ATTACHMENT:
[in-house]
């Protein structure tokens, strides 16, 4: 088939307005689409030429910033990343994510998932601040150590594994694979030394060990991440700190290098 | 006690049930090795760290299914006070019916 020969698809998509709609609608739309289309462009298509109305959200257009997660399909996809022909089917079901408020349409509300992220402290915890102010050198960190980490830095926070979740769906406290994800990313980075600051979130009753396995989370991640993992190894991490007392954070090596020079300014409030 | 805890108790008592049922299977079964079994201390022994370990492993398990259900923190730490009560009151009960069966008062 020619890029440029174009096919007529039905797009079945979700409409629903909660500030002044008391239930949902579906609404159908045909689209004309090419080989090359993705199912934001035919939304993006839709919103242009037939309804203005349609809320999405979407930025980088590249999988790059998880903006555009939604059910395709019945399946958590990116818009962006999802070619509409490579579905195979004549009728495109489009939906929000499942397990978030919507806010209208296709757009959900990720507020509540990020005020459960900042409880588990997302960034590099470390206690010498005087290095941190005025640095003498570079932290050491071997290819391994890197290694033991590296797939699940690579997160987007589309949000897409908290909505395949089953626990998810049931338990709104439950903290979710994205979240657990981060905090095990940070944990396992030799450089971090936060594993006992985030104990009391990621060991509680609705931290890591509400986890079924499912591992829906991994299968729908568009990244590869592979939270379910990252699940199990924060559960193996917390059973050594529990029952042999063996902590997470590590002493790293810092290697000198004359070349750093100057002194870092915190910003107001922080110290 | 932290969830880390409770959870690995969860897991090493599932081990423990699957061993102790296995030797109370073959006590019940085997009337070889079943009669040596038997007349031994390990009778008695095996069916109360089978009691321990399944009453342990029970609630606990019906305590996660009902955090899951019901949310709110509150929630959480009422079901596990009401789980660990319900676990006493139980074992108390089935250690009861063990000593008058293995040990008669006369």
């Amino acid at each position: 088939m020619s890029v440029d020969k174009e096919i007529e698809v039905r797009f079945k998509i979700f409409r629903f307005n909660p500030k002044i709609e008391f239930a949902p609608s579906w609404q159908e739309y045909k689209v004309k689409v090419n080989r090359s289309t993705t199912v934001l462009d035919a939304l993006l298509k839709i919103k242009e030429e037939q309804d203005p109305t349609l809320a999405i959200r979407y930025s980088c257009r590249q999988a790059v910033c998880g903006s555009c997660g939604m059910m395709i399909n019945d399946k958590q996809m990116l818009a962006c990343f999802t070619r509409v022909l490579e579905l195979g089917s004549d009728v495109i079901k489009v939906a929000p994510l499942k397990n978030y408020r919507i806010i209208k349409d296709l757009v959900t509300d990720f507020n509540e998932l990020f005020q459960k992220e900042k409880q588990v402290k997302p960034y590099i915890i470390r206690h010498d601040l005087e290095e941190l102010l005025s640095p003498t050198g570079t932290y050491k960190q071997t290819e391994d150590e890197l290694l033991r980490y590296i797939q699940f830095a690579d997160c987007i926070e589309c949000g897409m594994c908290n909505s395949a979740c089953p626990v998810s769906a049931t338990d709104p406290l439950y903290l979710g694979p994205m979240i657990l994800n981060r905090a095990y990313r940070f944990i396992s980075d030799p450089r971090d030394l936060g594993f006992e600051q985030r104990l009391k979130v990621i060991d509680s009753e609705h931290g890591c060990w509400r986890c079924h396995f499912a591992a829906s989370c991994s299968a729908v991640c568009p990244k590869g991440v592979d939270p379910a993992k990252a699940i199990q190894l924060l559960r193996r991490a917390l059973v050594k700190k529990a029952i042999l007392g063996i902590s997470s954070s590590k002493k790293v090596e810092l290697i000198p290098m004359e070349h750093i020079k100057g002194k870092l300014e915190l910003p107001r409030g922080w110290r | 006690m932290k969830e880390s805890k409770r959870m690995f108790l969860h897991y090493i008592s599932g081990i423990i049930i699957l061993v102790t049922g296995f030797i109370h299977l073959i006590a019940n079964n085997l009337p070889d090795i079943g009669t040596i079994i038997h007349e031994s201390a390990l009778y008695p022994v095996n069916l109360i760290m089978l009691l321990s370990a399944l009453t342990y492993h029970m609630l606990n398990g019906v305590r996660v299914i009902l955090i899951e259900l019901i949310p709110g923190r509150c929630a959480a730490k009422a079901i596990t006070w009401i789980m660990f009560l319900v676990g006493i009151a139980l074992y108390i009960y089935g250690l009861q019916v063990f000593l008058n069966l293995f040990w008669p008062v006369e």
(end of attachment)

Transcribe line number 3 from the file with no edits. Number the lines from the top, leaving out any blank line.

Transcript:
């Amino acid at each position: 088939m020619s890029v440029d020969k174009e096919i007529e698809v039905r797009f079945k998509i979700f409409r629903f307005n909660p500030k002044i709609e008391f239930a949902p609608s579906w609404q159908e739309y045909k689209v004309k689409v090419n080989r090359s289309t993705t199912v934001l462009d035919a939304l993006l298509k839709i919103k242009e030429e037939q309804d203005p109305t349609l809320a999405i959200r979407y930025s980088c257009r590249q999988a790059v910033c998880g903006s555009c997660g939604m059910m395709i399909n019945d399946k958590q996809m990116l818009a962006c990343f999802t070619r509409v022909l490579e579905l195979g089917s004549d009728v495109i079901k489009v939906a929000p994510l499942k397990n978030y408020r919507i806010i209208k349409d296709l757009v959900t509300d990720f507020n509540e998932l990020f005020q459960k992220e900042k409880q588990v402290k997302p960034y590099i915890i470390r206690h010498d601040l005087e290095e941190l102010l005025s640095p003498t050198g570079t932290y050491k960190q071997t290819e391994d150590e890197l290694l033991r980490y590296i797939q699940f830095a690579d997160c987007i926070e589309c949000g897409m594994c908290n909505s395949a979740c089953p626990v998810s769906a049931t338990d709104p406290l439950y903290l979710g694979p994205m979240i657990l994800n981060r905090a095990y990313r940070f944990i396992s980075d030799p450089r971090d030394l936060g594993f006992e600051q985030r104990l009391k979130v990621i060991d509680s009753e609705h931290g890591c060990w509400r986890c079924h396995f499912a591992a829906s989370c991994s299968a729908v991640c568009p990244k590869g991440v592979d939270p379910a993992k990252a699940i199990q190894l924060l559960r193996r991490a917390l059973v050594k700190k529990a029952i042999l007392g063996i902590s997470s954070s590590k002493k790293v090596e810092l290697i000198p290098m004359e070349h750093i020079k100057g002194k870092l300014e915190l910003p107001r409030g922080w110290r | 006690m932290k969830e880390s805890k409770r959870m690995f108790l969860h897991y090493i008592s599932g081990i423990i049930i699957l061993v102790t049922g296995f030797i109370h299977l073959i006590a019940n079964n085997l009337p070889d090795i079943g009669t040596i079994i038997h007349e031994s201390a390990l009778y008695p022994v095996n069916l109360i760290m089978l009691l321990s370990a399944l009453t342990y492993h029970m609630l606990n398990g019906v305590r996660v299914i009902l955090i899951e259900l019901i949310p709110g923190r509150c929630a959480a730490k009422a079901i596990t006070w009401i789980m660990f009560l319900v676990g006493i009151a139980l074992y108390i009960y089935g250690l009861q019916v063990f000593l008058n069966l293995f040990w008669p008062v006369e």